www.co.mendocino.ca.us/bos/boardscommissions.htm. For more information, please contact the
Executive Office at (707) 463-4441.
Released by:
Carmel J. Angelo
Chief Executive Officer

Posted in NV1

Forest road construction update

Forest road construction update

WILLOWS, Calif.; October 12, 2016 – For Immediate Release – Mendocino National Forest officials would like to take this opportunity to provide an update about road construction across the forest including the completion of several projects, the continuation of construction in a couple areas and the postponement of one project.

Projects completed include Forest Road 17N06 to Summit Springs, Letts Lake and the first phase of construction on the M4 Road from Paskenta to Mendocino Pass. The next phase of the M4 Road is paving and that is planned for November.  The Fouts Campground surfacing has been postponed. Road construction continues on the following roads:

M1 – Forest Order Closure has been extended thru October 31. Road is closed from approximately 4.5 miles northeast of the Eel River Work Center to the seasonal gate closure on Boardman Ridge.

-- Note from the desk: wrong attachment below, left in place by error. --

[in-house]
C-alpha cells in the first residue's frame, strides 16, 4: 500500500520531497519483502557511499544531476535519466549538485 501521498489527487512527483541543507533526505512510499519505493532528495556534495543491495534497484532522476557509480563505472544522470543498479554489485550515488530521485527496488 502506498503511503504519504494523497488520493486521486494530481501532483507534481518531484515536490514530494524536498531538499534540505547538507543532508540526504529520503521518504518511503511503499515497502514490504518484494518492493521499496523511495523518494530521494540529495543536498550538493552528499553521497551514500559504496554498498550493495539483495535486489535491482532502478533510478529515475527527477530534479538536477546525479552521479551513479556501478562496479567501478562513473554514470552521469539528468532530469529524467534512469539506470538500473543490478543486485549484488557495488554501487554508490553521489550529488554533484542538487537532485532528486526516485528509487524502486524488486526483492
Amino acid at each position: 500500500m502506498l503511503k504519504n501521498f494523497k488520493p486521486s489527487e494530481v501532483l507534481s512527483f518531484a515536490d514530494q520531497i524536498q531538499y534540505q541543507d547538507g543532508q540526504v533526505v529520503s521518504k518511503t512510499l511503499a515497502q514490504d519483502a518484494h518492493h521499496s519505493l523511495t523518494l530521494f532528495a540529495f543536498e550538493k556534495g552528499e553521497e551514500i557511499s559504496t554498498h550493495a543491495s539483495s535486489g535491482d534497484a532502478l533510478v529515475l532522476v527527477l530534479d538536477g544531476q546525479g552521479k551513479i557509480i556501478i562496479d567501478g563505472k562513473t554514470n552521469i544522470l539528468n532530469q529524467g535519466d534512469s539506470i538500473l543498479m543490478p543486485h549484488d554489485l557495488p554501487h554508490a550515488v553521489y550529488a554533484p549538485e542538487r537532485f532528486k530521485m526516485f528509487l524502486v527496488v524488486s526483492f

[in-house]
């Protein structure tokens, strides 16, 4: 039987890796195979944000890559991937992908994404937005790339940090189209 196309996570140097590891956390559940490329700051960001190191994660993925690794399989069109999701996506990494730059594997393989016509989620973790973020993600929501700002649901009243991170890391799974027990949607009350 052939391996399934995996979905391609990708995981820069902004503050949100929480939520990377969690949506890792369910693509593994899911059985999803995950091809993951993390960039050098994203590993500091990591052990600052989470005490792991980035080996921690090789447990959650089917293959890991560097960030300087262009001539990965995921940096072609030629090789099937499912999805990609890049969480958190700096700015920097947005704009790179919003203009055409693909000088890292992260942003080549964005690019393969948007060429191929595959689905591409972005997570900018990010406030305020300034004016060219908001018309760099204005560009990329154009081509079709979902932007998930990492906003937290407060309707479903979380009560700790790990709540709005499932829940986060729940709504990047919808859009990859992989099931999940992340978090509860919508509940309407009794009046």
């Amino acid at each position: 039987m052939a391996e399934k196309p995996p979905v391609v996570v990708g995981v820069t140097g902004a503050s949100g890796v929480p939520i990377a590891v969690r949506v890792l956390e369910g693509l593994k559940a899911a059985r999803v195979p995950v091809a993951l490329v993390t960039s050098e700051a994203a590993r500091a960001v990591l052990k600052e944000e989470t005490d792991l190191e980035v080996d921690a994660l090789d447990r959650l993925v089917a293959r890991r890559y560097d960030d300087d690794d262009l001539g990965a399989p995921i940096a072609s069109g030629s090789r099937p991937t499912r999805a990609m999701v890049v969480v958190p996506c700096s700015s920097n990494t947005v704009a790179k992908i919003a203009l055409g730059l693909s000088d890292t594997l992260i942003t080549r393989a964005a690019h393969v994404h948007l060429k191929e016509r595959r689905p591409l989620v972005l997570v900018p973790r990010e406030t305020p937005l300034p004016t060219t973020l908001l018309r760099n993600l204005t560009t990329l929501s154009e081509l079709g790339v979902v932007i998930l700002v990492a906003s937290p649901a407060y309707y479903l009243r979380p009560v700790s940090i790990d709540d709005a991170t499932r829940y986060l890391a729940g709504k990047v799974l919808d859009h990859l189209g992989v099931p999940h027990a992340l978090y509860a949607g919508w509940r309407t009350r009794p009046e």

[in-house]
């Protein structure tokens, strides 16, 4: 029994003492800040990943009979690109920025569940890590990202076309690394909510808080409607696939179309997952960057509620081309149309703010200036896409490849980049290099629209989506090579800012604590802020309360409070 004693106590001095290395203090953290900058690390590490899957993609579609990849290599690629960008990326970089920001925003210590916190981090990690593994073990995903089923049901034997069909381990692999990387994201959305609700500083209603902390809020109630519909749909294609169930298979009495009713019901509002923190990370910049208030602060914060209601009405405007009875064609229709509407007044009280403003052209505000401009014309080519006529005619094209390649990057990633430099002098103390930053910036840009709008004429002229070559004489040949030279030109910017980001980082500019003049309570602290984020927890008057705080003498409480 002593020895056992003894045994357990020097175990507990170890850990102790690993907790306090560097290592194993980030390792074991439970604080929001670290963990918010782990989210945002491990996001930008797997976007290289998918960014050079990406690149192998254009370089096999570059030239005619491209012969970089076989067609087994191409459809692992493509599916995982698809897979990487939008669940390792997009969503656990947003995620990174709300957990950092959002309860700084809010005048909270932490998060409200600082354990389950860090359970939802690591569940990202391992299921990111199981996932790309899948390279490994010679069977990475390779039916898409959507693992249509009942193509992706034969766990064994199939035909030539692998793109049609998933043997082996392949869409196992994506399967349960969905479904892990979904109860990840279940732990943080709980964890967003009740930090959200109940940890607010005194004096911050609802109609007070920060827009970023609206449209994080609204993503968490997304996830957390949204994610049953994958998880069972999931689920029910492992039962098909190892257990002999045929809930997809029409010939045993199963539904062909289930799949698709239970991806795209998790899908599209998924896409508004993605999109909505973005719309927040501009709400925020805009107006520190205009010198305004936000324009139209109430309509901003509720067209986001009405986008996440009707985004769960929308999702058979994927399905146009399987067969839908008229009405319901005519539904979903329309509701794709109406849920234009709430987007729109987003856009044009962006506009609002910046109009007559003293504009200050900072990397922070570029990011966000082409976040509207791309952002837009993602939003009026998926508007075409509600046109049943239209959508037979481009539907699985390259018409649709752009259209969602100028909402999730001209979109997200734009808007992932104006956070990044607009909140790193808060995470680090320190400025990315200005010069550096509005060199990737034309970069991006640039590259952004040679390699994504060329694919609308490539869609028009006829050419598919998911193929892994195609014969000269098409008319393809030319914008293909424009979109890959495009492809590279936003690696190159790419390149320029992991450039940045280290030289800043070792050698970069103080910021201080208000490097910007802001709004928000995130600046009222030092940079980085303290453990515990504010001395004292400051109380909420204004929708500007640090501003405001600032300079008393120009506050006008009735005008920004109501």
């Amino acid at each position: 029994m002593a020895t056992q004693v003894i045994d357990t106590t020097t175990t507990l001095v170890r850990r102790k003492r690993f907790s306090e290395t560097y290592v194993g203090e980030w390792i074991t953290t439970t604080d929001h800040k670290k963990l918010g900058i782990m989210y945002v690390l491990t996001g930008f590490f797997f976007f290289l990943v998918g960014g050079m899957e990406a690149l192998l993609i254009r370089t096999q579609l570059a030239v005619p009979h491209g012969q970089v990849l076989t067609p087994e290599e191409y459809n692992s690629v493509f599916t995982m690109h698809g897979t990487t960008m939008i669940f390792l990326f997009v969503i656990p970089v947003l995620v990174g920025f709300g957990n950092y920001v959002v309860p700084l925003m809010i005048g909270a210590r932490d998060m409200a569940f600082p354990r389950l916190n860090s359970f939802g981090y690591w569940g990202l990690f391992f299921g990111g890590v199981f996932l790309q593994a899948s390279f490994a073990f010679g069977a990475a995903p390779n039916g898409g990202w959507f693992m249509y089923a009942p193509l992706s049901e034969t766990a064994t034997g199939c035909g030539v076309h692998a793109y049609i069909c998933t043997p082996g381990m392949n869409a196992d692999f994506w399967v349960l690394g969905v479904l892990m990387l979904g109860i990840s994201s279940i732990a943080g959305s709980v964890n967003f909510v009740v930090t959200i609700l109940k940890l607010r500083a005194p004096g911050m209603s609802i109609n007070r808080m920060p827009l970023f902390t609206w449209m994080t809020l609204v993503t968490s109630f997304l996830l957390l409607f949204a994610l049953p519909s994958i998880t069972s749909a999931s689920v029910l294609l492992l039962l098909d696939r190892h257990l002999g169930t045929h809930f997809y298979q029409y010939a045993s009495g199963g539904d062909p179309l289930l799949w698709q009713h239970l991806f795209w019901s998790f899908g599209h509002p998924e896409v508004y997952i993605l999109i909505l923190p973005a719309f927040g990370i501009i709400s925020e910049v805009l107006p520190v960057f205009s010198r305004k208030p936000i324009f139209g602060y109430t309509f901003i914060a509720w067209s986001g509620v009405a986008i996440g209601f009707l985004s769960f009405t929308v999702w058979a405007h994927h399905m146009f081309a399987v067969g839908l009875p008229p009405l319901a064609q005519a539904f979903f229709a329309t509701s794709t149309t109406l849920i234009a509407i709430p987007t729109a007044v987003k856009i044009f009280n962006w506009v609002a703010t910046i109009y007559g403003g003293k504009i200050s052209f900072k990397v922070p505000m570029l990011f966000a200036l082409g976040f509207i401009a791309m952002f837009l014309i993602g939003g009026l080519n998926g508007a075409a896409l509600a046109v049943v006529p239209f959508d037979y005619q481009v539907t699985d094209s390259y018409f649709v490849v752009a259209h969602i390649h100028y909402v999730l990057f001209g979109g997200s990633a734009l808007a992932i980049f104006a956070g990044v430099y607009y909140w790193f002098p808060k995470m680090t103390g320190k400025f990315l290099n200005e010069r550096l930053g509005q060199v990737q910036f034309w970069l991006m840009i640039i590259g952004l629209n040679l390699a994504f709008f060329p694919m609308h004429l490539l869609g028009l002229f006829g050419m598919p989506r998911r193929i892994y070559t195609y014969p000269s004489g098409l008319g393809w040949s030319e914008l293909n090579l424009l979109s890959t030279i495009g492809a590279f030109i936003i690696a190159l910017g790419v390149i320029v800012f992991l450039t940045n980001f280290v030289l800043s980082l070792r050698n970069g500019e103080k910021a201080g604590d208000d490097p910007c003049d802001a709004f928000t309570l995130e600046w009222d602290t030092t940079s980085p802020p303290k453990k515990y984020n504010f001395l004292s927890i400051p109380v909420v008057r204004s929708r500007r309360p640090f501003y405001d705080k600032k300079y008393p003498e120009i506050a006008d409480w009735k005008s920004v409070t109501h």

M6 – Road will be closed from August 1 to November 4, from M61 intersection to 19N68 road. See Forest Order No. 08-16-15 for more details.

Additionally, on the Grindstone Ranger District, two bridges west of Forest Highway 7 near         Cottonwood Glade have been barricaded to vehicle traffic for safety purposes. For more information, please check the forest website at http://www.fs.usda.gov/mendocino/.
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Posted in NV1

Week of May 16 on Native America Calling

Monday, May 16, 2016 – Keeping our kids safe
Protecting children is a top priority for most families. As communities mourn the recent abduction and murder of young Navajo girl, we’ll take a moment to discuss how we can protect our children from harm. What should parents, grandparents and family members share with children about staying safe? What conversations should we be having with our kids about interacting with strangers or even people within our own circles?